Trevor Noah’s version of The Daily Show, on the surface at least, should be reassuringly familiar to Jon Stewart fans.
There’s still the familiar fanfare and theme music (albeit with a slightly higher-pitched announcer), riffs on the latest news in the first two segments featuring contributions from correspondents posed in front of green screens, a celebrity interview (first guest: Kevin Hart), a Moment of Zen, and at least one dick joke—this one involving Pope Francis.
On the other hand, the skinny san serif fonts of the new chyrons and the rather colorless, indeed faded-looking, spinning Planet Earth against a washed-out background make one wonder if the show’s graphic designers are trying to induce in home viewers a certain regretful ennui.
Meanwhile, the first sighting of Noah—wearing a sleek gray suit, white shirt and muted tie—made him look slightly overwhelmed, unsettled and small at the center of a humongous new set, an anchor desk the size of an M1 tank.
And while Noah was the very model of what even Donald Trump might call “high-energy” and delivered his lines adroitly, and even trotted out a couple of funny voices, it will take more than Monday night’s debut before the South African comedian proves himself a plausible successor to the formidable Stewart as host of Comedy Central’s political satire franchise.
“Growing up in the dusty streets of South Africa, I never dreamed I would have an indoor toilet and a job as host of The Daily Show,” Noah said in opening remarks. “And now I have both—and I’m quite comfortable with one of them.”
He talked about all the people, men and women, who apparently were offered the gig and turned it down. “Once more,” the Johannesburg-born Noah quipped, “a job Americans rejected is now being done by an immigrant.”
The 31-year-old Noah made several grateful references to his predecessor, who played a key role in his selection, and expressed the hope that the 52-year-old Stewart wouldn’t ultimately be remembered as “a crazy old dude who left his inheritance to some random kid from Africa.”
Noah began with a workmanlike segment on the pope’s visit, and—true to Daily Show tradition—suggested that the pontiff’s use of a modest Fiat, a tiny vehicle in comparison to the hulking gas-guzzlers provided by the Secret Service, was a form of “under-compensation.”
“I’m saying the pope has a large [bleep]—that’s the joke,” Noah declared. “And what a waste.”
He lamented the sudden resignation of Speaker of the House John Boehner just as he’s taking over the anchor desk, saying, “I’ve got a fancy new suit and I learned how to pronounce your name.”
But whereas Stewart often mined humor out of some off-kilter aspect of the fake news of the day, Noah trafficked in obvious and overworked jokes about Boehner’s tears and tan—which is probably unfair to lay entirely at his doorstep as opposed to the feet of the veteran Daily Show writers (who should know better). Noah’s back and forth with regular correspondent Jordan Klepper—in which somehow Boehner’s departure became a disturbing metaphor for Stewart’s leave-taking, with a panicked Klepper hyperventilating into a paper bag and crying out desperately “I just bought a condo!”, while Noah mused that the next Speaker of the House could “fall flat on their face in front of the entire nation”—was more successful.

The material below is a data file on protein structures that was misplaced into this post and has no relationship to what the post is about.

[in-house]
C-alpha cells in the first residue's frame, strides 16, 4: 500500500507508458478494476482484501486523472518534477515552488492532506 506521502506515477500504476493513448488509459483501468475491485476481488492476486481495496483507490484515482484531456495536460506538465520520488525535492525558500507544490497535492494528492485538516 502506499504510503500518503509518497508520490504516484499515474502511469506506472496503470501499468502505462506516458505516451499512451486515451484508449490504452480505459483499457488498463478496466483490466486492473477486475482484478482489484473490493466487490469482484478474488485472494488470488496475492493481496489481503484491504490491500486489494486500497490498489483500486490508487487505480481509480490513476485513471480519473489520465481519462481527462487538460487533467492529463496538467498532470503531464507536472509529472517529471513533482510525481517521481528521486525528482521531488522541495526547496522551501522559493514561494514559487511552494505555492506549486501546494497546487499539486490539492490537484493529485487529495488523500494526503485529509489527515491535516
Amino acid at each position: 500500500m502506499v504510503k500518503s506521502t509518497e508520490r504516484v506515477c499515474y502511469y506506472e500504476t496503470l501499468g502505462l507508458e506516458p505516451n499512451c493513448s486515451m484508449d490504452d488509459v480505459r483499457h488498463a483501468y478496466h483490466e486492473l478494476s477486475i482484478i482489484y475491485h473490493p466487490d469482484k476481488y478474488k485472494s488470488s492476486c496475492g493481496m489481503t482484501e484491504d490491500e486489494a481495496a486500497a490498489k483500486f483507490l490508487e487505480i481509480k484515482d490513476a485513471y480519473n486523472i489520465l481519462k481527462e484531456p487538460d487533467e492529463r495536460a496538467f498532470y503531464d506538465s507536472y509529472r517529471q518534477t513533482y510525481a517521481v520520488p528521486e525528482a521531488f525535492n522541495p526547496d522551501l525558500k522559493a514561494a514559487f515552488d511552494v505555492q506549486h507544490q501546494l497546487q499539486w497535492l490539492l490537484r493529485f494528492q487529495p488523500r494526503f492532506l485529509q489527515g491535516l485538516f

Anyway, it made this particular viewer laugh.
A second segment, premised on the recent discovery of water on Mars, featured new contributor Roy Wood Jr. as the “senior Mars correspondent” and initially seemed promising, but quickly devolved into a wearisome riff on whether African Americans will travel to the Red Planet.
“Brother can’t catch a cab. You think we can catch a spaceship?” Wood demanded. “Black people ain’t goin’ to Mars.”
Given the biracial Noah’s personal history with apartheid and its aftermath, satire about race could be his sweet spot—much as Stewart (nee Leibowitz) frequently unleashed Jewish shtick.
The Mars routine, however, didn’t seem to be it.
Noah’s interview segment with actor-comedian Hart—who, plugging his new comedy tour, presented the freshly minted host with a decidedly serious gift of ties—was competent but conventional.
The end-of-show Moment of Zen was a definite improvement, featuring House Democratic Leader Nancy Pelosi babbling senselessly as she bobbled CNN anchor Jake Tapper’s question about what she’ll miss about her exiting Republican adversary, Boehner.
Noah is extremely likable and, needless to say, deserves from Daily Show devotees and Comedy Central execs a modicum of open-mindedness and a decent interval—precisely how decent is a judgment call above my paygrade—in order to hit his stride and find his voice.
While Noah’s opening-night performance skills were capable enough, his material was hit-and-miss—even the raucously cheerleading studio audience groaned at times—and he seemed, at least in his initial outing, to lack his predecessor’s valuable gift for exhuming laughs from the death of a punch line.
“Too soon?” Noah asked at one point, resorting to a comedy cliché in an effort to save a lame joke about Whitney Houston’s drug overdose that provoked more gasps than giggles.
At least as groan-worthy was a riff on the House of Representatives as “Club Congress,” a stodgily male-oriented nightclub where “everyone... has aids.”
By the way, it would have been nice to have a woman or two on Noah’s inaugural show.
Noah vowed, meanwhile, that he will continue to prosecute what Stewart in his farewell valedictory called a “war on bullshit.” Still, Monday night’s editorial decision to air repeated unbleeped utterances of the words “bullshit,” and “shit”—not only by Noah but by Klepper and Wood—felt more like forced edginess and derring-do than something organic and genuinely amusing.
Can “motherfucker” be far behind?
Let’s hope so.